A ‘talented and hardworking’ former Chester Hammond School student was admitted to a psychiatric ward by baffled doctors when she was struck down by a potentially fatal brain bug.
Katie Chadwick, 24, who attended the Hoole Bank school as a senior musical theatre performer before leaving in 2010, had contracted encephalitis, which causes inflammation of the brain, and spent 100 days in a coma fighting for her life when experts eventually discovered the cause of her illness.
Doctors had no idea whether or not Katie would survive at one time, but the brave young woman defied the odds to pull through and although she has had to learn to walk and talk again, she is making a steady recovery.
Katie and her family are now raising awareness of the symptoms of the illness, which affects 4,000 people in the UK each year, ahead of World Encephalitis Day which fell on February 22.
Her ordeal began in October 2014 when she started with a headache and sore throat just before heading off to Spain on holiday.
Katie's mum Leisa Chadwick, 49, said: “I just thought she was run down. But when she came home it was apparent she was very unwell. She started saying that the left hand side of her body felt numb and that she had no feeling.
“We’d see movement from her left arm and leg but she’d be convinced she wasn’t moving at all. Soon after she started having bouts of delirium, where she would react to situations totally out of character.”
Katie, from Colne in Lancashire, was seen at two hospitals and placed on a psychiatric ward for a day before her true condition was diagnosed at the Royal Preston Hospital and she was then placed in an induced coma to protect her brain from the epileptic fits she was suffering.
Her family believe opportunities for an earlier diagnosis were missed and as a result have instructed medical negligence lawyers to investigate the care she received.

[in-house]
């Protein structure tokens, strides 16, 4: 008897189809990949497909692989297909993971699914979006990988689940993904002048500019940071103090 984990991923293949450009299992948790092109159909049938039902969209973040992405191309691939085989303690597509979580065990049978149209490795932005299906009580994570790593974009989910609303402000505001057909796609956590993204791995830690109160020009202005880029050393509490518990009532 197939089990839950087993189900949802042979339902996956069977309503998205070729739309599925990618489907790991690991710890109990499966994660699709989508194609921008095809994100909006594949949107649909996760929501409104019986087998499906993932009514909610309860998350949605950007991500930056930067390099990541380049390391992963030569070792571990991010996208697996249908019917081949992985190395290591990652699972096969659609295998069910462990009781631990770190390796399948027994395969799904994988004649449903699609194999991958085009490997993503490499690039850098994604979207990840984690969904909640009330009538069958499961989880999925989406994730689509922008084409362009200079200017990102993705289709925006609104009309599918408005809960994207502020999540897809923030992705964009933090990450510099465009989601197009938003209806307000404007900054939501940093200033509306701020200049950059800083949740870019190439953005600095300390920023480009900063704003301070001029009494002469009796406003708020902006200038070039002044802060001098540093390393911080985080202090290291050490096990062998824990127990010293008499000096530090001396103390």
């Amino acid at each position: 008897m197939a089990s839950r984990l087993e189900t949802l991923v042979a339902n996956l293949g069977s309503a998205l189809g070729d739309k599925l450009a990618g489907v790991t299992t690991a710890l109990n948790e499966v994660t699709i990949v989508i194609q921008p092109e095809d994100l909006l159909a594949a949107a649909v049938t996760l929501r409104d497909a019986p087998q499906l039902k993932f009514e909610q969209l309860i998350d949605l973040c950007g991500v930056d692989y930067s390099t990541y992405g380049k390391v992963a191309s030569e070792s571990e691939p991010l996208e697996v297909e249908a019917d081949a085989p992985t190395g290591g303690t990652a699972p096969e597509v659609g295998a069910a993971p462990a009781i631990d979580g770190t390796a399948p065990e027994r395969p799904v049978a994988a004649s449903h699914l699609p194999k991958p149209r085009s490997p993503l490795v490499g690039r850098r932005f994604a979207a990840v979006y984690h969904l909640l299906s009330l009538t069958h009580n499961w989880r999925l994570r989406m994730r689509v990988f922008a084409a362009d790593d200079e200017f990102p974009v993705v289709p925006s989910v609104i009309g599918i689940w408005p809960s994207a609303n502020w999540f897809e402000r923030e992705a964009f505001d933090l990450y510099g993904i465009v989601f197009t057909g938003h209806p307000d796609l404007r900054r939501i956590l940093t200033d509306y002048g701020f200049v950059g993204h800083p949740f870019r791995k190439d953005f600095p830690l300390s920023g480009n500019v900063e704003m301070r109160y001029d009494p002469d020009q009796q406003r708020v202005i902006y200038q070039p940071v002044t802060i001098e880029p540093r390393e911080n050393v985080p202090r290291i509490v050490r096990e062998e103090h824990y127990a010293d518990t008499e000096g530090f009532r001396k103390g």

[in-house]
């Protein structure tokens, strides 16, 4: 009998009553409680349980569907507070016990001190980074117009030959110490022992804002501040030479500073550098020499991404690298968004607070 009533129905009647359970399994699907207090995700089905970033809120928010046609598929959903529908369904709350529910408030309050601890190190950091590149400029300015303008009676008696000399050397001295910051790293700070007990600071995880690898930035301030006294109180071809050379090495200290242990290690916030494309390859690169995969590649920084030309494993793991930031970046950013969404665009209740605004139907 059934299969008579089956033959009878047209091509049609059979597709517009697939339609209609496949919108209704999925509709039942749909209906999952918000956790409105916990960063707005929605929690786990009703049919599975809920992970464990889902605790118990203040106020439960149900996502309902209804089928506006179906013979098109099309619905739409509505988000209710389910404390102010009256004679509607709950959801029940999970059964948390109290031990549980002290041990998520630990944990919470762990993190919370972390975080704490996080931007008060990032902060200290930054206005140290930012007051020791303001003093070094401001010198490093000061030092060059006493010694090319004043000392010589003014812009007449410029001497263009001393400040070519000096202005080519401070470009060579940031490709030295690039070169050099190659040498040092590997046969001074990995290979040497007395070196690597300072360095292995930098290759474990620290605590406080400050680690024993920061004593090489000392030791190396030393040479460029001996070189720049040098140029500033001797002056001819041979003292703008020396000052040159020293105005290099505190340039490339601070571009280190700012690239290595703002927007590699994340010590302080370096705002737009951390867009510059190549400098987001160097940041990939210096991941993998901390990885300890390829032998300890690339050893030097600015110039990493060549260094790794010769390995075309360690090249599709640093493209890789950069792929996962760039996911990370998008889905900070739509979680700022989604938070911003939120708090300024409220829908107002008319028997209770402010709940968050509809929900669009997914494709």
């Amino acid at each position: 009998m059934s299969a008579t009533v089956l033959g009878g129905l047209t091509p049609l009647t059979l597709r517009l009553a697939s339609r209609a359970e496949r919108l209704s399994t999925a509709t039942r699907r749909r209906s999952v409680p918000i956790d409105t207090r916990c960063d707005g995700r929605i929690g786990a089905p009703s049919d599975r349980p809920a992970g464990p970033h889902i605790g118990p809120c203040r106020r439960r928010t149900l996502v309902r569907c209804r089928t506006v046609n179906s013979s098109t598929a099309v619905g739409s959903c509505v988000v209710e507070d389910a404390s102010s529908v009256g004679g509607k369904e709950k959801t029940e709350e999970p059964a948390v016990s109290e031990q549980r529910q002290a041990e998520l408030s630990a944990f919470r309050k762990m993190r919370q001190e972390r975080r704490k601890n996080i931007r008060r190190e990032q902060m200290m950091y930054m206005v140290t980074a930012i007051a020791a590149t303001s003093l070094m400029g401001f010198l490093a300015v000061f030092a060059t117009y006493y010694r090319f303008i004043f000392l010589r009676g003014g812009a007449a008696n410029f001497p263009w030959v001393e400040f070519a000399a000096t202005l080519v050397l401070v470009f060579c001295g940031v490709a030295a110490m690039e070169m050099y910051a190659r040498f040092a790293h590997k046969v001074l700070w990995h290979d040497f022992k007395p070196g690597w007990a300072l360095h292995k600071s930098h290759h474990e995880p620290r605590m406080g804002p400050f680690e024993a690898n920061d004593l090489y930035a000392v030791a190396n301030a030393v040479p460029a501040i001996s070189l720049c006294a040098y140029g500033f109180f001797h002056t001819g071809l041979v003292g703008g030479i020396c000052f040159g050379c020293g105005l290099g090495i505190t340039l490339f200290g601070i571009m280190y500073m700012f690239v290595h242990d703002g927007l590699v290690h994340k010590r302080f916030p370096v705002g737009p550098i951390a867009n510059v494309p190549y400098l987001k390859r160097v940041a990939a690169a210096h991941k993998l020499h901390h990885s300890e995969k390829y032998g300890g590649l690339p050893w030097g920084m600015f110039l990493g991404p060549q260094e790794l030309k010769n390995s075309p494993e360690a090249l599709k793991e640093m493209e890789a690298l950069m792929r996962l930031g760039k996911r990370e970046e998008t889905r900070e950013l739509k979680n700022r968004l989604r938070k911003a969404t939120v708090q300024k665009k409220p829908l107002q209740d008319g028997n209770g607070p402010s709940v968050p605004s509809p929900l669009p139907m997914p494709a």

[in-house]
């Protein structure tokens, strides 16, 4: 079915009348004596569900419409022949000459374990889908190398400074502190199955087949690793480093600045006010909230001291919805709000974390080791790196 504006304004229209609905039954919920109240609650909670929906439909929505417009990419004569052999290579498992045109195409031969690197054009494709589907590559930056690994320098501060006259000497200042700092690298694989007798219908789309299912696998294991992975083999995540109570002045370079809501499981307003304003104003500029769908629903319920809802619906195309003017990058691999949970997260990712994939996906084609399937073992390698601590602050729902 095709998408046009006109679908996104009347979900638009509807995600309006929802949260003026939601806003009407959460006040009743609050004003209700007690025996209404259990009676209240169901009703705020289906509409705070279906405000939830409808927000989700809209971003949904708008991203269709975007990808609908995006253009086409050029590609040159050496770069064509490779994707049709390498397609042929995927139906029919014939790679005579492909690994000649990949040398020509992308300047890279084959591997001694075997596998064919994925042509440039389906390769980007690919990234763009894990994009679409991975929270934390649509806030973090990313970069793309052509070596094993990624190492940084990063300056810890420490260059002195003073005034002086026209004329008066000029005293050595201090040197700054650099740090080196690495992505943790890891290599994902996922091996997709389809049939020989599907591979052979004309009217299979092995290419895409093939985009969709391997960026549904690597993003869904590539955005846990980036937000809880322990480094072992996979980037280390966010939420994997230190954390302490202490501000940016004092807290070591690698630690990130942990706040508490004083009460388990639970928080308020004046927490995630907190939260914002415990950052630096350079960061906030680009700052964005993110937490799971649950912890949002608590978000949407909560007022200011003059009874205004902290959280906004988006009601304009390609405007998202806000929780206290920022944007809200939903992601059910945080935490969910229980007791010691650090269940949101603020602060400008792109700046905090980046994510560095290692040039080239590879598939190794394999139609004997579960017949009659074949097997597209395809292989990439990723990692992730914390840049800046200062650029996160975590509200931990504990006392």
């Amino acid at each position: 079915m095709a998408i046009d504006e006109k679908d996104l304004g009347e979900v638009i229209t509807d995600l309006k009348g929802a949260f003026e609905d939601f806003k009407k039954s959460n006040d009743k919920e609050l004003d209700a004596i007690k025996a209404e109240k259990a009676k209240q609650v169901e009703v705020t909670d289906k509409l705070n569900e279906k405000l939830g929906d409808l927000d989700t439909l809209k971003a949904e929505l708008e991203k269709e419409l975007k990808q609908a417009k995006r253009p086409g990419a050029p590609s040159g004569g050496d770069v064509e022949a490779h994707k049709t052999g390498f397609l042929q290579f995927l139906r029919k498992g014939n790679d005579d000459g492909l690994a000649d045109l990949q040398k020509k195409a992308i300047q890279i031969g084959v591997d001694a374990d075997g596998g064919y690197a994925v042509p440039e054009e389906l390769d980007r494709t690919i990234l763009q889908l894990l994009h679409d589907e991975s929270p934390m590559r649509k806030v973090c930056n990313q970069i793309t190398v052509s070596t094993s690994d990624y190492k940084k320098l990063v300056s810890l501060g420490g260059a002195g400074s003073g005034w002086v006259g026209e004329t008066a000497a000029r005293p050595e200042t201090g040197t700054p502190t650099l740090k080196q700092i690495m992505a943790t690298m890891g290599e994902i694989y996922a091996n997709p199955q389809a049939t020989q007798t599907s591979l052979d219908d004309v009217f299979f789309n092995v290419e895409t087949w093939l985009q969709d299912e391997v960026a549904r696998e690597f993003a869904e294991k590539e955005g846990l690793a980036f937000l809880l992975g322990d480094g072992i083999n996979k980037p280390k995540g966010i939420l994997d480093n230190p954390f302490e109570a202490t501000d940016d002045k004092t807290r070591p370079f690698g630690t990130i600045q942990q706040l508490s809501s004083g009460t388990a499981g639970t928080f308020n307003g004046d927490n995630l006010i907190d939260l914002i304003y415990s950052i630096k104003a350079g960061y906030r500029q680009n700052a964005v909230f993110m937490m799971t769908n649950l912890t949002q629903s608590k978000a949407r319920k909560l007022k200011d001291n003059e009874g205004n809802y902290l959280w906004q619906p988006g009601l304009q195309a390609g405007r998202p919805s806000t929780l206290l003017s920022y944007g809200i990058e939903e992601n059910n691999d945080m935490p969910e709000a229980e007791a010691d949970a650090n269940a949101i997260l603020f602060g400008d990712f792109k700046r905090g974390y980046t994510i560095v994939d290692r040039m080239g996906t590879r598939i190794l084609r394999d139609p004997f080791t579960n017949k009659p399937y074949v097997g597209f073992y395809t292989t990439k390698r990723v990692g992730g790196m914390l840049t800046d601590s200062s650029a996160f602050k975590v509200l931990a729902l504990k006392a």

Leisa said: “She was such an active healthy girl, but she kept being misdiagnosed and all the time she was getting worse.
“At Preston they diagnosed that she was suffering from autoimmune encephalitis. Initially her symptoms were even mistaken for a psychiatric illness and she was placed on a psychiatric ward. They didn’t think she was going to pull through and we had no idea what her condition would be if she did.
“She was very, very poorly, we didn’t think she’d survive.”
After nine months in hospital, Katie needed months of intensive rehabilitation and she now has to learn to do everything all over again, including talking, reading, writing, feeding and dressing herself.
Although she is no longer confined to a wheelchair, she still suffers from mobility problems, struggles to sleep and has lost a significant amount of weight.
She has also been left with cognitive problems, such as difficulties with memory, concentration and ability to focus on one thing at a time.
And as a result of damage to her vocal cords and the physical effects to her body through her illness, Katie is no longer able to sing or perform or play netball and will have to take drugs to control her seizures for the rest of her life.
On a positive note, however, Katie’s friends and family have managed to raise more than £12,000 for the Encephalitis Society, who have supported her throughout her recovery.
A spokesperson for The Hammond School told The Chronicle: “We were very sorry to hear of Katie’s recent illness and would like to wish her a speedy and full recovery. Katie was a very talented, hard working and dedicated student whilst at The Hammond and we sincerely hope that she continues to make good progress toward better health in the future.”